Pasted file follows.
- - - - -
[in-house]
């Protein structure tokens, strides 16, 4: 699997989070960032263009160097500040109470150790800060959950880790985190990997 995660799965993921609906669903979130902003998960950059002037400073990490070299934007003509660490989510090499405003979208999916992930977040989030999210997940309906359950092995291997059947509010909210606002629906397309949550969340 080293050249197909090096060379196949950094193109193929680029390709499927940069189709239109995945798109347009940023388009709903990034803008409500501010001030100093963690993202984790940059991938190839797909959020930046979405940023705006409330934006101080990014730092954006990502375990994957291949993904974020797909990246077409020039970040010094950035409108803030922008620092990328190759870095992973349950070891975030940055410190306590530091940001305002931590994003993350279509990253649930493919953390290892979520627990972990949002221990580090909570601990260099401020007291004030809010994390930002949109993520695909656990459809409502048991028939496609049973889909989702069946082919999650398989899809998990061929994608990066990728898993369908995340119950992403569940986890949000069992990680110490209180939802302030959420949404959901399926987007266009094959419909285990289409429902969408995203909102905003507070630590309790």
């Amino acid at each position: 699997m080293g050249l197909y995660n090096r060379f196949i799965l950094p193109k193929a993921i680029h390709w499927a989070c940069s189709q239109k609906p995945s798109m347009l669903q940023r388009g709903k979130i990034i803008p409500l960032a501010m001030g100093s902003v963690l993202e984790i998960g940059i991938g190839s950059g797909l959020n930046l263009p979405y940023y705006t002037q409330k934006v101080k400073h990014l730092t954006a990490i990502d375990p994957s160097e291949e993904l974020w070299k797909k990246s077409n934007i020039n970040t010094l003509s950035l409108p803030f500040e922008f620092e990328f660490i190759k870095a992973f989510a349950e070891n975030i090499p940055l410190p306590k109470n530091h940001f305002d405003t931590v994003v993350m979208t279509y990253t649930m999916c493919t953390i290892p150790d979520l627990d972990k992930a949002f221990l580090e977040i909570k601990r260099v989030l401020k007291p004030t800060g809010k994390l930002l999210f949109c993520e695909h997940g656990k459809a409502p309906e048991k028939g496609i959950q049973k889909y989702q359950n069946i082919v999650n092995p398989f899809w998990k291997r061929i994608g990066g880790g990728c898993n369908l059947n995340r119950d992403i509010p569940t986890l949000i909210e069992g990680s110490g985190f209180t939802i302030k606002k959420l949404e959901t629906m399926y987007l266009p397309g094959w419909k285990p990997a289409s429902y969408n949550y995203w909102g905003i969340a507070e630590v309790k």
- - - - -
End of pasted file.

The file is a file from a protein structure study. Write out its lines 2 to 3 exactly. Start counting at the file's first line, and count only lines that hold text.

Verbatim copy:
């Protein structure tokens, strides 16, 4: 699997989070960032263009160097500040109470150790800060959950880790985190990997 995660799965993921609906669903979130902003998960950059002037400073990490070299934007003509660490989510090499405003979208999916992930977040989030999210997940309906359950092995291997059947509010909210606002629906397309949550969340 080293050249197909090096060379196949950094193109193929680029390709499927940069189709239109995945798109347009940023388009709903990034803008409500501010001030100093963690993202984790940059991938190839797909959020930046979405940023705006409330934006101080990014730092954006990502375990994957291949993904974020797909990246077409020039970040010094950035409108803030922008620092990328190759870095992973349950070891975030940055410190306590530091940001305002931590994003993350279509990253649930493919953390290892979520627990972990949002221990580090909570601990260099401020007291004030809010994390930002949109993520695909656990459809409502048991028939496609049973889909989702069946082919999650398989899809998990061929994608990066990728898993369908995340119950992403569940986890949000069992990680110490209180939802302030959420949404959901399926987007266009094959419909285990289409429902969408995203909102905003507070630590309790």
């Amino acid at each position: 699997m080293g050249l197909y995660n090096r060379f196949i799965l950094p193109k193929a993921i680029h390709w499927a989070c940069s189709q239109k609906p995945s798109m347009l669903q940023r388009g709903k979130i990034i803008p409500l960032a501010m001030g100093s902003v963690l993202e984790i998960g940059i991938g190839s950059g797909l959020n930046l263009p979405y940023y705006t002037q409330k934006v101080k400073h990014l730092t954006a990490i990502d375990p994957s160097e291949e993904l974020w070299k797909k990246s077409n934007i020039n970040t010094l003509s950035l409108p803030f500040e922008f620092e990328f660490i190759k870095a992973f989510a349950e070891n975030i090499p940055l410190p306590k109470n530091h940001f305002d405003t931590v994003v993350m979208t279509y990253t649930m999916c493919t953390i290892p150790d979520l627990d972990k992930a949002f221990l580090e977040i909570k601990r260099v989030l401020k007291p004030t800060g809010k994390l930002l999210f949109c993520e695909h997940g656990k459809a409502p309906e048991k028939g496609i959950q049973k889909y989702q359950n069946i082919v999650n092995p398989f899809w998990k291997r061929i994608g990066g880790g990728c898993n369908l059947n995340r119950d992403i509010p569940t986890l949000i909210e069992g990680s110490g985190f209180t939802i302030k606002k959420l949404e959901t629906m399926y987007l266009p397309g094959w419909k285990p990997a289409s429902y969408n949550y995203w909102g905003i969340a507070e630590v309790k």